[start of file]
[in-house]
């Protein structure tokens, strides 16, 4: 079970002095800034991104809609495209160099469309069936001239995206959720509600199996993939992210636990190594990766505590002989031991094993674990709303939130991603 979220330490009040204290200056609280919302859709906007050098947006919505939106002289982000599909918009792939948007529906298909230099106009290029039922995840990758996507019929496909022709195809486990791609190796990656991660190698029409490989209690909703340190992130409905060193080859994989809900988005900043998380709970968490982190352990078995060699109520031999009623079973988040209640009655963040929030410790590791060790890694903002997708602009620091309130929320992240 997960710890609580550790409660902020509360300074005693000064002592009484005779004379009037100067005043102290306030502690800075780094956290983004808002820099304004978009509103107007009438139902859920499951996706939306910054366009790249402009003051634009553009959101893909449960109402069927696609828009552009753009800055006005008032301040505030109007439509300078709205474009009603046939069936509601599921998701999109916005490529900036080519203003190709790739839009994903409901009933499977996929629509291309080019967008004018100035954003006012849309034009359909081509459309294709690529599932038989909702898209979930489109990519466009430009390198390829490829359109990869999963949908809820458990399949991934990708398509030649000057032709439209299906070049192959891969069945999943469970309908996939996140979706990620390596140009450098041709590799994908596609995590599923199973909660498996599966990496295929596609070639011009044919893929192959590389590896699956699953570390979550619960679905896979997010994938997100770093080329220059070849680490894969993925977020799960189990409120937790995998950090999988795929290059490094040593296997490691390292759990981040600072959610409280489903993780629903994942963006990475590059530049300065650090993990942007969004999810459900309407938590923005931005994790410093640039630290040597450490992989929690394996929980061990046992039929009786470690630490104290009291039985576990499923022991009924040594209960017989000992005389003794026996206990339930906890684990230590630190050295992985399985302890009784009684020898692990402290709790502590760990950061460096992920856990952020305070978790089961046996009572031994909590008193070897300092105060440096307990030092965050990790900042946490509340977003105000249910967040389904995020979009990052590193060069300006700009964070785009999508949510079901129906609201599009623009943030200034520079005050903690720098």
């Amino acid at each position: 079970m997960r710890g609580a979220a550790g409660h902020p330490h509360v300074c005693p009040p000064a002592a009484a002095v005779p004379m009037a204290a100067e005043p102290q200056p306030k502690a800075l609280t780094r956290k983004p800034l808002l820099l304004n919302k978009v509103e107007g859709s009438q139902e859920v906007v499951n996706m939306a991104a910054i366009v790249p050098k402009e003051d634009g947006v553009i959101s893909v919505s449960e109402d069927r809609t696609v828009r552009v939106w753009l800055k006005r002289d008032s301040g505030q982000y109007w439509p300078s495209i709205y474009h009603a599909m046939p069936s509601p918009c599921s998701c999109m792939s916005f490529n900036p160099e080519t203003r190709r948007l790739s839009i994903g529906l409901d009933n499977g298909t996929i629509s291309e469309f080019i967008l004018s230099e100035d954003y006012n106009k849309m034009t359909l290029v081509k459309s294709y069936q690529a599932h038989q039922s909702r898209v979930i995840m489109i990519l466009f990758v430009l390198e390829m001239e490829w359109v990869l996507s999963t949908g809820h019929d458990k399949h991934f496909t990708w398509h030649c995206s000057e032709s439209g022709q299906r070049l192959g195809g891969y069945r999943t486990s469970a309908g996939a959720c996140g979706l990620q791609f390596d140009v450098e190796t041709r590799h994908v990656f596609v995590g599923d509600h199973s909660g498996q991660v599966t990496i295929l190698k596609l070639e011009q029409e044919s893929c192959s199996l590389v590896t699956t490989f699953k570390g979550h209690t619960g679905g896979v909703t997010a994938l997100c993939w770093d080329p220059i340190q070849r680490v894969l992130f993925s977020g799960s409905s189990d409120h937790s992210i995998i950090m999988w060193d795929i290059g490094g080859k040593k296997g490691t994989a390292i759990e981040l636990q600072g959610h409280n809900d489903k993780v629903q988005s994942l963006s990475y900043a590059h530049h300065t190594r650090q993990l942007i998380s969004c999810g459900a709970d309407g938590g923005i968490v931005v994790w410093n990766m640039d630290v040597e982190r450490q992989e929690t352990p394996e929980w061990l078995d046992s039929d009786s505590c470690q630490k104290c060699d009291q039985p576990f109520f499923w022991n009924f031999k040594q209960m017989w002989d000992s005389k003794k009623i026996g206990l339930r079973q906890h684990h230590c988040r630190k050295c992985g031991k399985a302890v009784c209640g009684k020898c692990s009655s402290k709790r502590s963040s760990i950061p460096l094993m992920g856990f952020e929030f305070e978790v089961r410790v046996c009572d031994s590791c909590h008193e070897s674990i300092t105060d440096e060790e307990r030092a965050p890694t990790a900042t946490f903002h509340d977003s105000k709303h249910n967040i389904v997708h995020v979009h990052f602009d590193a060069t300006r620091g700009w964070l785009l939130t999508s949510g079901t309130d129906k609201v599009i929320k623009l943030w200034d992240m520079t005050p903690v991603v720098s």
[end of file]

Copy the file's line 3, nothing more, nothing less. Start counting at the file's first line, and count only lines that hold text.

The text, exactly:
């Amino acid at each position: 079970m997960r710890g609580a979220a550790g409660h902020p330490h509360v300074c005693p009040p000064a002592a009484a002095v005779p004379m009037a204290a100067e005043p102290q200056p306030k502690a800075l609280t780094r956290k983004p800034l808002l820099l304004n919302k978009v509103e107007g859709s009438q139902e859920v906007v499951n996706m939306a991104a910054i366009v790249p050098k402009e003051d634009g947006v553009i959101s893909v919505s449960e109402d069927r809609t696609v828009r552009v939106w753009l800055k006005r002289d008032s301040g505030q982000y109007w439509p300078s495209i709205y474009h009603a599909m046939p069936s509601p918009c599921s998701c999109m792939s916005f490529n900036p160099e080519t203003r190709r948007l790739s839009i994903g529906l409901d009933n499977g298909t996929i629509s291309e469309f080019i967008l004018s230099e100035d954003y006012n106009k849309m034009t359909l290029v081509k459309s294709y069936q690529a599932h038989q039922s909702r898209v979930i995840m489109i990519l466009f990758v430009l390198e390829m001239e490829w359109v990869l996507s999963t949908g809820h019929d458990k399949h991934f496909t990708w398509h030649c995206s000057e032709s439209g022709q299906r070049l192959g195809g891969y069945r999943t486990s469970a309908g996939a959720c996140g979706l990620q791609f390596d140009v450098e190796t041709r590799h994908v990656f596609v995590g599923d509600h199973s909660g498996q991660v599966t990496i295929l190698k596609l070639e011009q029409e044919s893929c192959s199996l590389v590896t699956t490989f699953k570390g979550h209690t619960g679905g896979v909703t997010a994938l997100c993939w770093d080329p220059i340190q070849r680490v894969l992130f993925s977020g799960s409905s189990d409120h937790s992210i995998i950090m999988w060193d795929i290059g490094g080859k040593k296997g490691t994989a390292i759990e981040l636990q600072g959610h409280n809900d489903k993780v629903q988005s994942l963006s990475y900043a590059h530049h300065t190594r650090q993990l942007i998380s969004c999810g459900a709970d309407g938590g923005i968490v931005v994790w410093n990766m640039d630290v040597e982190r450490q992989e929690t352990p394996e929980w061990l078995d046992s039929d009786s505590c470690q630490k104290c060699d009291q039985p576990f109520f499923w022991n009924f031999k040594q209960m017989w002989d000992s005389k003794k009623i026996g206990l339930r079973q906890h684990h230590c988040r630190k050295c992985g031991k399985a302890v009784c209640g009684k020898c692990s009655s402290k709790r502590s963040s760990i950061p460096l094993m992920g856990f952020e929030f305070e978790v089961r410790v046996c009572d031994s590791c909590h008193e070897s674990i300092t105060d440096e060790e307990r030092a965050p890694t990790a900042t946490f903002h509340d977003s105000k709303h249910n967040i389904v997708h995020v979009h990052f602009d590193a060069t300006r620091g700009w964070l785009l939130t999508s949510g079901t309130d129906k609201v599009i929320k623009l943030w200034d992240m520079t005050p903690v991603v720098s």